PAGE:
According to Sandra, Arthur built the fence in the early '50s and I presume he'd probably have done that with Bill Penney, who was here until 1951 - or the subsequent owner, Alf Huddart.
They would have worked incredibly hard to build the fence, posts like this being hewn from Puriri felled in the surrounding bush.
This Puriri stump was cut to allow the bottom of the fence to pass.
While providing evidence of where the fenceline ran, it is no longer on the boundary line, the land having moved. There is a deep gully on our side below this area, running down to the bottom or the hill and the stream. Underground water movement has caused a huge, slow-moving slip further up the hill, creating a wide bulge in the fenceline.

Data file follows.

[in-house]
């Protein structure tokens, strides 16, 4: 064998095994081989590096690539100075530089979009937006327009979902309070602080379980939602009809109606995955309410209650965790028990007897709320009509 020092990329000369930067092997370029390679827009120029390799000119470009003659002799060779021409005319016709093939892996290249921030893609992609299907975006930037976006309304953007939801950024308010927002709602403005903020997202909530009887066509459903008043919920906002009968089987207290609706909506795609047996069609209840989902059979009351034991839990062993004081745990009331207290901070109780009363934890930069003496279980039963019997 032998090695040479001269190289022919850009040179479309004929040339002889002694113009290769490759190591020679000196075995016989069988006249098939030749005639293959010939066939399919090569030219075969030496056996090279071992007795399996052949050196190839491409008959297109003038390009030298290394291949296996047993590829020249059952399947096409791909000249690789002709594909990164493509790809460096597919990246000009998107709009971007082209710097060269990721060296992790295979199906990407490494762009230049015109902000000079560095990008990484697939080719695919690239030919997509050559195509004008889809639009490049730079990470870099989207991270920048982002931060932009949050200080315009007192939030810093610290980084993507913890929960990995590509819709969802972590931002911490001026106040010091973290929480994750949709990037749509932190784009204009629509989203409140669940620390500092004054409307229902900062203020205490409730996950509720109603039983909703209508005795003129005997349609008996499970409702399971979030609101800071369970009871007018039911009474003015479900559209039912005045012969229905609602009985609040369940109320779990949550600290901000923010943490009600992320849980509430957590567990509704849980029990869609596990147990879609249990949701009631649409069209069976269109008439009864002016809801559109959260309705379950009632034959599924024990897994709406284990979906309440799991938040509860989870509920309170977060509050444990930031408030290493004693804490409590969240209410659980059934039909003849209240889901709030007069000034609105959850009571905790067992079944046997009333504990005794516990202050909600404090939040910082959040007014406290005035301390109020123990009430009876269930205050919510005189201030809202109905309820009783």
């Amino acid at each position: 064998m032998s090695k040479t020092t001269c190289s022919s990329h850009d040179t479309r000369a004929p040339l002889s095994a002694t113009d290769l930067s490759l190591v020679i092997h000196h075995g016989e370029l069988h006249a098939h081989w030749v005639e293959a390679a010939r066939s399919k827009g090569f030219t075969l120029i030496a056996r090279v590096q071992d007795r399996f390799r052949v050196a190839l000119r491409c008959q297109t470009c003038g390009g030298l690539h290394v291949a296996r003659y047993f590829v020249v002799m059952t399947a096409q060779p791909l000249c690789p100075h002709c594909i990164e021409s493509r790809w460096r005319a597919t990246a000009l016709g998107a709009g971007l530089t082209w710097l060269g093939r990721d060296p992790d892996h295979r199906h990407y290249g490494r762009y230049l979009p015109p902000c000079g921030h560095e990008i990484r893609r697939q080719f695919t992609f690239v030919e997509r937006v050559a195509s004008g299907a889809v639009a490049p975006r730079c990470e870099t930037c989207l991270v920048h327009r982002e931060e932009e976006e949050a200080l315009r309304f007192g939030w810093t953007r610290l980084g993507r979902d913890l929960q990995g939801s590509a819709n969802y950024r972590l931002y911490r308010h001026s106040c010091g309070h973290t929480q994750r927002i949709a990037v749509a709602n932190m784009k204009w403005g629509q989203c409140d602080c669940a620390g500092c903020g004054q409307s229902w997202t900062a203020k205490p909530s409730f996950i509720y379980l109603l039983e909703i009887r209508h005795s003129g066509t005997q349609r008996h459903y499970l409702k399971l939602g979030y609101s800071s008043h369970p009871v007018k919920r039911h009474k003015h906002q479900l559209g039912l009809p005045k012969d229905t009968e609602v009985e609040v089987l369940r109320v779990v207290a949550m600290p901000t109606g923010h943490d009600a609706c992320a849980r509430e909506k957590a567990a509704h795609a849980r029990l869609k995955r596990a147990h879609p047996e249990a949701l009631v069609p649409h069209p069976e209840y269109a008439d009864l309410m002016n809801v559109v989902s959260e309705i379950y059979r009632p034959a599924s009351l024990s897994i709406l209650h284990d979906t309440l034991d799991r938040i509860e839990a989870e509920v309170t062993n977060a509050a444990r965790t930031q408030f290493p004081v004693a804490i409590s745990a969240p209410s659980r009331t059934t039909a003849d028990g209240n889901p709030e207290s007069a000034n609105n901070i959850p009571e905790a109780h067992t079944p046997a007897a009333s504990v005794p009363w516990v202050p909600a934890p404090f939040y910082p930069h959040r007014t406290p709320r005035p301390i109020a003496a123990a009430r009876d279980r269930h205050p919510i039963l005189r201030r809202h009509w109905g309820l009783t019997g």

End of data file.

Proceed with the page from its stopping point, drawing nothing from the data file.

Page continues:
It's hard to tell how fast it's all moving but it's big movement, huge trees gradually shifting down-hill with the earth. We're not sure whether this will affect the new fence over time or not but it's something we'll have to check. It's moved about three metres in the last 70 years.
It's a little hard to see in the picture but there's a big drop here just on the other side of the remaining fence wires, where, during rain, water cascades down the hill and has worn away the soil. On this side the water runs down a bit of a channel before going underground and emerging in a wet area we'll fence off as one of the reserve areas in this paddock. The wet area is permanently wet so there must be underground water feeding it as well. That appears to be the case wherever we find water-courses above ground, perhaps because the underground water movement creates depressions on the surface in which the rain water naturally runs. Land is interesting!
This is an almost-sheer drop.
The post is Totara. It's top is still solid, as it probably is below ground, but at ground level it is much reduced, where rot has eroded its circumference. Still not bad for 70 years.
A tiny Rimu seedling we'll rescue by digging it up and planting it somewhere safer.